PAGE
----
Individually, and collectively, Apollo Brown and Joell Ortiz have made names for themselves by remaining consistent and authentic, as well as committed to the Hip Hop culture in all its incarnations. Not ones to follow trends or ham it up for the camera and get blog time, Brown and Ortiz prefer to build it and let the real fans come.

And so it is on Mona Lisa, a collection of 12 neatly-produced tracks that are heavy on solid lyricism and wordplay and light on features (only Ortiz’s Slaughterhouse compadres KXNG CROOKED and Royce da 5’9, and DJ Los make cameos).

Standout tracks on the album include “Decisions,” the eighth track, which has Ortiz pondering the eternal question of “the studio or the streets?” as he rhymes, “Decisions, decisions are sick in the kitchen/Rhyme flex or Pyrex, shit, which is your vision?/Hit the block or book a studio block/Push all the rock or push yourself to rock a number one spot, hmm/Hit ’em with that bounce and find a nice pocket/Or stash another 8-ball in your side pocket.”

It echoes a sentiment that Ortiz — and Kool G Rap before him — mentioned several times before: you can either be a gangster, or a rapper, but not both. And while Ortiz, clearly, chose the studio life over the street life, he mentioned that these were the thoughts running through his head at the time he reached that life-changing crossroads.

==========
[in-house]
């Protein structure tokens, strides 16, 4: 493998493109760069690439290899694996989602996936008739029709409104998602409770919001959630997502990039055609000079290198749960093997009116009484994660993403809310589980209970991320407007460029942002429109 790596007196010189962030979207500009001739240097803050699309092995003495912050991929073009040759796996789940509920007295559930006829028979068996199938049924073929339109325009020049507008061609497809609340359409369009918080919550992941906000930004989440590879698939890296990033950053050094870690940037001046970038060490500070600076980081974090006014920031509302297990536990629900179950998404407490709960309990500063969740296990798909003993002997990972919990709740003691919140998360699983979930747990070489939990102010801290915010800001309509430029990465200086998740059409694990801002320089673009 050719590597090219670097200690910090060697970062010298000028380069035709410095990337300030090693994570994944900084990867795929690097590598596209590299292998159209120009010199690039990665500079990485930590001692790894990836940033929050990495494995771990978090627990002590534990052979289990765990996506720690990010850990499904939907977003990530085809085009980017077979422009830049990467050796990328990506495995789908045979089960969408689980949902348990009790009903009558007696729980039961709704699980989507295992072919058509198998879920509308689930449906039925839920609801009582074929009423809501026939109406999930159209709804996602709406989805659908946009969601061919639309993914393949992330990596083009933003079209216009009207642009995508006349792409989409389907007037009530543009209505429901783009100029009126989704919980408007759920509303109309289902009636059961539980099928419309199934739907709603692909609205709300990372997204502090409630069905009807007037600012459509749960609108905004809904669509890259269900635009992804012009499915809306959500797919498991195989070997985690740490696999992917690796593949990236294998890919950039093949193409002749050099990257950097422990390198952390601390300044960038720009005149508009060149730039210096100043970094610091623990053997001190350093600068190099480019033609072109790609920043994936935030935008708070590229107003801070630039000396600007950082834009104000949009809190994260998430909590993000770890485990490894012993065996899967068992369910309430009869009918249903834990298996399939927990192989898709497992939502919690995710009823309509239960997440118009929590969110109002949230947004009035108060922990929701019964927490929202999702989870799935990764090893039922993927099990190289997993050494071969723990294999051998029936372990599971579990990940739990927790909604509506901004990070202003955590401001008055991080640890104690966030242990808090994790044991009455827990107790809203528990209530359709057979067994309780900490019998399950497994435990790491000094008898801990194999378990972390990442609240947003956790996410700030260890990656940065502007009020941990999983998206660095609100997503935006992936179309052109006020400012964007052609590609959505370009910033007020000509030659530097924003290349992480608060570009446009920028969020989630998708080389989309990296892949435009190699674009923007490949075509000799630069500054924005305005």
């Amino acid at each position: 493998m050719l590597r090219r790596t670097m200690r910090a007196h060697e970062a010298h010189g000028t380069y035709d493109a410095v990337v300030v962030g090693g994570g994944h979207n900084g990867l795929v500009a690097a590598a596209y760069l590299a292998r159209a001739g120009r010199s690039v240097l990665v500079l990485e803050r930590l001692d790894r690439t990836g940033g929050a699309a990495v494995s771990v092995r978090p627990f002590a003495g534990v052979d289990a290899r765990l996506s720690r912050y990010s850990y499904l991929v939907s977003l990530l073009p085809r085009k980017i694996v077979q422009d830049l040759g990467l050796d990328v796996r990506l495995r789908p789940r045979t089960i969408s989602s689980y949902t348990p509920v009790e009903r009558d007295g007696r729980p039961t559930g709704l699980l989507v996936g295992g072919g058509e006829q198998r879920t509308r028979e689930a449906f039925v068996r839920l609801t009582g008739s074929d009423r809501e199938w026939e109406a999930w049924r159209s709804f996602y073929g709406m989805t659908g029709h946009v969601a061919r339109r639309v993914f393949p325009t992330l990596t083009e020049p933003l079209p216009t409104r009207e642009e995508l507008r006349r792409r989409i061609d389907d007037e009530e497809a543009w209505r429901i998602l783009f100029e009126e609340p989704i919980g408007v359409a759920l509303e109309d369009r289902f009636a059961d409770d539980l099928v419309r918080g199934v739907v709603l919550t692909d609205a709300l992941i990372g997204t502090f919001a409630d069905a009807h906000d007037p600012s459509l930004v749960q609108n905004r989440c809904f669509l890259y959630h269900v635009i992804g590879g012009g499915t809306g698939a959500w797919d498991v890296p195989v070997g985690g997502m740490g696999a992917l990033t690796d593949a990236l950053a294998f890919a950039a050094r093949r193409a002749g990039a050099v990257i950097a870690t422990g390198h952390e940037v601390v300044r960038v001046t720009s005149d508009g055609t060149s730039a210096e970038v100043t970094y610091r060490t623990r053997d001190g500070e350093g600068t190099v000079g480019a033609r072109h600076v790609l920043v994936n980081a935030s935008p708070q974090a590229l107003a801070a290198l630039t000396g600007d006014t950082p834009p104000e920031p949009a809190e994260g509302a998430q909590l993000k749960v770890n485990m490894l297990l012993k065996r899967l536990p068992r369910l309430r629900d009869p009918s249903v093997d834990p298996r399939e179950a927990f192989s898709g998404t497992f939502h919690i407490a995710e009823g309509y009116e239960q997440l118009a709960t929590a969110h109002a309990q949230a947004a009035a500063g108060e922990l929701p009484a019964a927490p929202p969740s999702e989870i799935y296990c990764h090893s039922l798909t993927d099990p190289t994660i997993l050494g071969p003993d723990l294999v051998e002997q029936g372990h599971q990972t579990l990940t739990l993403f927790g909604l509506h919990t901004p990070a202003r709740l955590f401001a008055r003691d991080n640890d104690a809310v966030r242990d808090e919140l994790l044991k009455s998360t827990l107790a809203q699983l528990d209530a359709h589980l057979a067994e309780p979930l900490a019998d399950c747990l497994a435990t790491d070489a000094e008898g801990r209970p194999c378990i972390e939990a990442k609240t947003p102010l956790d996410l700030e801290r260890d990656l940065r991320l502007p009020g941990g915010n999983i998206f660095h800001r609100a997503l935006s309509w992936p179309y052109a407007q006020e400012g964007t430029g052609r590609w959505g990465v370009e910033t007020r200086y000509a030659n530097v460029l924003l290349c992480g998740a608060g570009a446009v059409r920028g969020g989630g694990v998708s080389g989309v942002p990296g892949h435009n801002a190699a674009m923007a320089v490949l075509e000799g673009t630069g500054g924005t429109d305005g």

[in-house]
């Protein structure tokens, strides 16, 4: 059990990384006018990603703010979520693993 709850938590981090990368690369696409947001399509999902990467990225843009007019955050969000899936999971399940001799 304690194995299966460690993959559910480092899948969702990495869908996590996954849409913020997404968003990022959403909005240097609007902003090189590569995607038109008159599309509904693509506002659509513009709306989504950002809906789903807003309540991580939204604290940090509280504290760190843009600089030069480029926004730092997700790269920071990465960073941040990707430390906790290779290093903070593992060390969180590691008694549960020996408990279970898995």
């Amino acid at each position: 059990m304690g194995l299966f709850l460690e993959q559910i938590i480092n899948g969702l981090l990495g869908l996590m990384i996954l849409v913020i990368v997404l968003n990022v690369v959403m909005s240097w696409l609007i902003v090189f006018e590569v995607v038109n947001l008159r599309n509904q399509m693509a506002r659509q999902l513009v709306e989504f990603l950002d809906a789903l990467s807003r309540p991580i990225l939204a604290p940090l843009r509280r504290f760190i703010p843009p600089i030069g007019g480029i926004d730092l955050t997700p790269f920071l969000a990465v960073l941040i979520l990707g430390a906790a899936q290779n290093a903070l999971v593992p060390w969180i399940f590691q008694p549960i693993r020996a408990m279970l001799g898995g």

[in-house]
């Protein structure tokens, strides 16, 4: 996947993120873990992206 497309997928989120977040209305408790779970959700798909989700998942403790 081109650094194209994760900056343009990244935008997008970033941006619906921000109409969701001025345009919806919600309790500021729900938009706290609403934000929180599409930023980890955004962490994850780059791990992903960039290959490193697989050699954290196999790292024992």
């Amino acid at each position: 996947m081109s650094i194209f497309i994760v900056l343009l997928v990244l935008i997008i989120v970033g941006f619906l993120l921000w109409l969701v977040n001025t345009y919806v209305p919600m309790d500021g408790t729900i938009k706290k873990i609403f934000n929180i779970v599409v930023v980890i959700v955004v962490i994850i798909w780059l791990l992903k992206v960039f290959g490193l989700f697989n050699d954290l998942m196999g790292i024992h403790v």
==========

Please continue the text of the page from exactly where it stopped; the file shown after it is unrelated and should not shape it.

There’s no Auto-Tune — there’s no mumble rap — and there’s no posing and posturing. Brown and Ortiz are authentically who they are on this album, but even veterans can grow within their realms. And the fact that Brown calls himself a “revolver, not an evolver” works against the duo from time to time.

It’s precisely what you expect from the longtime producer and the veteran MC — and it’s the album’s blessing and the curse. Which in turn, doesn’t make for the most ambitious effort in today’s rap space.

Ortiz’s status as a true MC comes in part from his consistency, and the rest of the album has similar “studio or streets” themes complemented by tales of coming up in the Old New York. “Reflections,” for example, makes a reference to “four chicken wings and pork fried rice,” which is the standard Old New York order from the corner Chinese food shop. But while it’s a nice touch, and a good callback to those of us who remember a time prior to the “Disney-fication” of the City That Never Sleeps, nostalgia and tradition alone does not make a classic album.

Mona Lisa‘s durability, however, is attributed to how well Ortiz’s classic-style spit blends seamlessly with Brown’s aforementioned “revolver, not evolver” beats. Brown’s style recalls a time when music was really delivered “on wax,” and as a result, the songs seamlessly blend into one another, with no hiccups in between. Brown is a technical beast on the boards, and it shows.

It may be popular to dismiss 90s sounding Hip Hop as being “oldhead” music, or music that doesn’t resonate with a younger generation. But given the parlous state of modern Hip Hop in the form of “mumble rap,” Ortiz and Brown’s Mona Lisa may, in time, prove to be ahead of its time — even if that time is not right now.